Pretty much the only example of code reuse gone well is open-source libraries; and that's because being public forces the code to be documented and free of implicit dependencies. You pretty much never get that with janky internal frameworks and libraries, and they're usually "reusable" and yet replaced next project.
If code could be re-used efficiently, we wouldn't need half as many programmers as we actually legitimately do.
Consider these statements:
* "Tom is a genius", which implies the Tom solution is a trusted asset beyond improvement, doubt, or questioning. It also implies the solutions provided by Tom are golden unimproveable truths.
* The various statements from Scott suggest an indisputable faith in process and convention.
Clearly there are failures at multiple levels here. First of all Tom sounds like a whiny bitch. These personality types are inherently defensive and typically seek to reinforce an individual's position of self triumph in a small pond. Toxic.
Secondly, Scott has a lot of faith in process and conventions. Processes and conventions are the absolute enemy of creativity. I understand processes are necessary to establish a certain level of security, but they more typically exist to satisfy some OCD insanity where there is comfort in doing things in a particular way without consideration for why they are done in that way. Many developers cannot tell the different between security and superficial stupidity. Many technology abstractions enable that stupidity thereby convolute the differences between security and OCD stupid which only enables additional stupidity.
All of the prior mentioned failures are allowed to exist because the management doesn't want to be involved until there is a problem, such as Tom crying. This is called enabling.
Most important of all is that all technology should be questioned, doubted, and challenged. Obviously this sort of continuous improvement is utterly absent, because everybody has a competing agenda.
Please don't generalize my words and don't use them to activate your own prejudice..
By the way, I agree completely with the wording "not just take them for granted by faith." It is much more precise and to the point.
> Which is?
A desire to feel offended and outraged?
As a person doesn't need a religion, to act religious; I can be religious about canned goods or martial arts, or perhaps, engineering.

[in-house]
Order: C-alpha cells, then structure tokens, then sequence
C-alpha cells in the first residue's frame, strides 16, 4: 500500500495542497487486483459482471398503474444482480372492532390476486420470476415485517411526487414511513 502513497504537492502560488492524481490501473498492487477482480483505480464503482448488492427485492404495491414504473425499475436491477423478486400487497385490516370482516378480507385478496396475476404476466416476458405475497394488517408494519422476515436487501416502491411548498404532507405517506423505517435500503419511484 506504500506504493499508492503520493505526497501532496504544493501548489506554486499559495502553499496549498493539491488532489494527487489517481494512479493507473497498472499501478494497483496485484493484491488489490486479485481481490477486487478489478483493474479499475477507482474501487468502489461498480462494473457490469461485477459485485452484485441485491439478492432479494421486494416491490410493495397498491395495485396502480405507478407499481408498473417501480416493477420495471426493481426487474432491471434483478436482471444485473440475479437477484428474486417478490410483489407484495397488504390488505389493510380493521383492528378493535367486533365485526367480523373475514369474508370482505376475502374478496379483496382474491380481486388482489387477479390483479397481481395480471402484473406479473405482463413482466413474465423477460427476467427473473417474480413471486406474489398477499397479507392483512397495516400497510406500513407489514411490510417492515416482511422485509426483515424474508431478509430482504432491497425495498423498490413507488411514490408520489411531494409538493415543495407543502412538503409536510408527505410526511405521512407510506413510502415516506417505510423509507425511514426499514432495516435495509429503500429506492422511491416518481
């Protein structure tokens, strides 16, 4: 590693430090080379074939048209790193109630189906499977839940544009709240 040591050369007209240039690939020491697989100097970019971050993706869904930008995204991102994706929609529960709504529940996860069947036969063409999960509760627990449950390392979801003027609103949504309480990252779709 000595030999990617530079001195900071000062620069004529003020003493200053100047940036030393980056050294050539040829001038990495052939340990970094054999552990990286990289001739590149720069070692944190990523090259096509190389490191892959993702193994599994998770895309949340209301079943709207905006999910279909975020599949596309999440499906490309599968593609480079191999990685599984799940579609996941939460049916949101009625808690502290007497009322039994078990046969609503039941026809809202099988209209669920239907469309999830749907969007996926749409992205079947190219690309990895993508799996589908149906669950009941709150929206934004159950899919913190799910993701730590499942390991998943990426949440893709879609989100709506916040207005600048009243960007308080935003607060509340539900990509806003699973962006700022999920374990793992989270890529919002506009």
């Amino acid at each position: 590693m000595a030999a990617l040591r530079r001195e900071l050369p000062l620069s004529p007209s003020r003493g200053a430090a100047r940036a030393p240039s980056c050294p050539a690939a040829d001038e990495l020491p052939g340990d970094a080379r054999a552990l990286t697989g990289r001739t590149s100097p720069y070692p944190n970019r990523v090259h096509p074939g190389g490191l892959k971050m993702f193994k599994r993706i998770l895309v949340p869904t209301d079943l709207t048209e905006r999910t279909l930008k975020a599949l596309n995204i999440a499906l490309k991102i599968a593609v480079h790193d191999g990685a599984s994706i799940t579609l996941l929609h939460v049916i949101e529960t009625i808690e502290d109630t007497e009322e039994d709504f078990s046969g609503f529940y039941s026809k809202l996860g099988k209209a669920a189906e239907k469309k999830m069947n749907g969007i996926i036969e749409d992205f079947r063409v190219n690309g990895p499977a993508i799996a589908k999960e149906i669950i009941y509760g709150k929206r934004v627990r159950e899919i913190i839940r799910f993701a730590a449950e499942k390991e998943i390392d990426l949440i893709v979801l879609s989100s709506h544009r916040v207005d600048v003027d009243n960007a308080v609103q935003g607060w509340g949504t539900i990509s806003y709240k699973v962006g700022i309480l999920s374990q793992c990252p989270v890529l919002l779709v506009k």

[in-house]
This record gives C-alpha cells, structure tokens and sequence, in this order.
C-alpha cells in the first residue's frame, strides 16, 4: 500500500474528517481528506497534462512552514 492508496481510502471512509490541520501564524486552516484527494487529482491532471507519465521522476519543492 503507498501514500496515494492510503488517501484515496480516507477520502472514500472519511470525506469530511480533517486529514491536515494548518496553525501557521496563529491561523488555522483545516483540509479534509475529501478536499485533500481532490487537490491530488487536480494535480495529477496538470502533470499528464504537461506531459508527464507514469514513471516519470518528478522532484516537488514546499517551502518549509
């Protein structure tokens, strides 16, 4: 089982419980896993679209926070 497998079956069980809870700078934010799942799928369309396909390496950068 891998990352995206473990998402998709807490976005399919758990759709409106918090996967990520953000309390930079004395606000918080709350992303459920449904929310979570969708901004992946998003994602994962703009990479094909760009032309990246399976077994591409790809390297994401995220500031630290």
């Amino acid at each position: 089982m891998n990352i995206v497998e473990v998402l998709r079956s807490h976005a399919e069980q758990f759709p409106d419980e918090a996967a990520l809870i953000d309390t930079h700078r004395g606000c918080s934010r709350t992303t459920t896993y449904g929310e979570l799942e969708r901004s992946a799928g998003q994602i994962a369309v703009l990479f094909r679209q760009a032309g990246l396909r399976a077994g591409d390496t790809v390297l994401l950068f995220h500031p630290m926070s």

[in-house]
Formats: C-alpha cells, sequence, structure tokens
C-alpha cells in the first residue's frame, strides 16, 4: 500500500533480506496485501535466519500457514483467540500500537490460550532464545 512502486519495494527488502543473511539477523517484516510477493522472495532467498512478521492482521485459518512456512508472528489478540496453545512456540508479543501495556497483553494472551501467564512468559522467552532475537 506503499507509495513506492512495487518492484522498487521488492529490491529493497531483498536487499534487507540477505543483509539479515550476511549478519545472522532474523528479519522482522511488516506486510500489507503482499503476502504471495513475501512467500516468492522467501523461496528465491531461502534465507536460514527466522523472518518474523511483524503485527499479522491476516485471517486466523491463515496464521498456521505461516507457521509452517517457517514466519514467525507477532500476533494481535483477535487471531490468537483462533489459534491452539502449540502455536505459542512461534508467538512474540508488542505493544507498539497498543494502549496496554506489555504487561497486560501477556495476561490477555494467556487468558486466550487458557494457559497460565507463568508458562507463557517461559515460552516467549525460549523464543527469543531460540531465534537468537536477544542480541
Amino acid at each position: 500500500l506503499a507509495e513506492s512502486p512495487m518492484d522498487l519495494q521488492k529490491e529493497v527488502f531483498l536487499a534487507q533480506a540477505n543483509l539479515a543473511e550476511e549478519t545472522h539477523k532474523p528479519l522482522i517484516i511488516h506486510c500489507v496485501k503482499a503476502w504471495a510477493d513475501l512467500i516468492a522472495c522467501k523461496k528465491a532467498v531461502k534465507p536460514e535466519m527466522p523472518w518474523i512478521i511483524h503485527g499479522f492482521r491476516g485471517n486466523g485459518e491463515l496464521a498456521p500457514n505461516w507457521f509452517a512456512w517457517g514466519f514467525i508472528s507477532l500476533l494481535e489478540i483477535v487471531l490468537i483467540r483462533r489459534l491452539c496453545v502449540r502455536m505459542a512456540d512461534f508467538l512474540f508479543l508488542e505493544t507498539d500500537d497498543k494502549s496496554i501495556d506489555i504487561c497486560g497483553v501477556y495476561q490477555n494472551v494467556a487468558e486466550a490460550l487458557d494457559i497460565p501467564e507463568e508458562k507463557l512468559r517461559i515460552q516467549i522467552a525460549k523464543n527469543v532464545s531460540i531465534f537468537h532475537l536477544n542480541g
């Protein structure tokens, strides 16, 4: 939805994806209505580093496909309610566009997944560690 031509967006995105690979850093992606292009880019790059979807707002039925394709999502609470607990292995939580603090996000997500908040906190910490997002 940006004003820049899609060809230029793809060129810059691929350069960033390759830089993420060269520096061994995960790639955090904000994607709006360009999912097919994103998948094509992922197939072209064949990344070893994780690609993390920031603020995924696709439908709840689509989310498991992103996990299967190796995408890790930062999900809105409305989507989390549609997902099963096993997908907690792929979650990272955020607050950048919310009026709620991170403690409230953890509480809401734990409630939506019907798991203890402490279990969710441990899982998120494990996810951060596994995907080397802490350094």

I do agree that using the term "religious people", while the meaning is understood, makes a generalised assumption about a larger group of people who do not all adhere to the imagined stereotype, and it casts them in a negative light.
I suppose that the point you're making is that zer0gravity used the term "religious people", and that seems to be acceptable to most people, few object to it;
whereas "people of color" or any other term that is deemed unacceptable to make that kind of negative assumption about, would not be okay.
And that's a rather big double-standard.
Regardless though, the meaning that zer0gravity was trying to convey, was clear and understood.
I think taking up offence at zer0gravity's comment and use of the term "religious people" just detracts from the topic being discussed;
and I highly doubt any ground will be crossed on the point you're trying to make; at least on this page and topic.
The closing paragraph puts it perfectly. The design lends itself to production running latest trunk (because, obviously, it's assembled at runtime FROM SVN). The idea that a commit could instantly break production is horrifying.
Just another example of a developer looking for a problem to apply his solution to.
It is this moment when you search for the big red lever with sign: "EJECT!!!"
In my modest experience most companies have something like this going on. Either the guy that everybody think is a genius because he wrote a custom (shitty) framework or just the horrible process and code base.
I get to work on genius code all day long.
Two WTFs for the price of one!
There's also the "second system effect", where the creator tries to avoid all of the bad things they encountered in the first system, and implement every spur-of-the-moment idea they ever had, all at once.
The first mention of JDSL is a link to an article about it: http://thedailywtf.com/articles/The_Inner-Platform_Effect
Similarly, sometimes it's useful to provide just enough primitives that a "non-programmer" can be trained on how to perform a very constrained set of operations on the data they deal with, and provide them with a simplistic language that funnels them into the types of operations they are most likely to want and away from (or disallowing) operations that are deemed problematic or complex.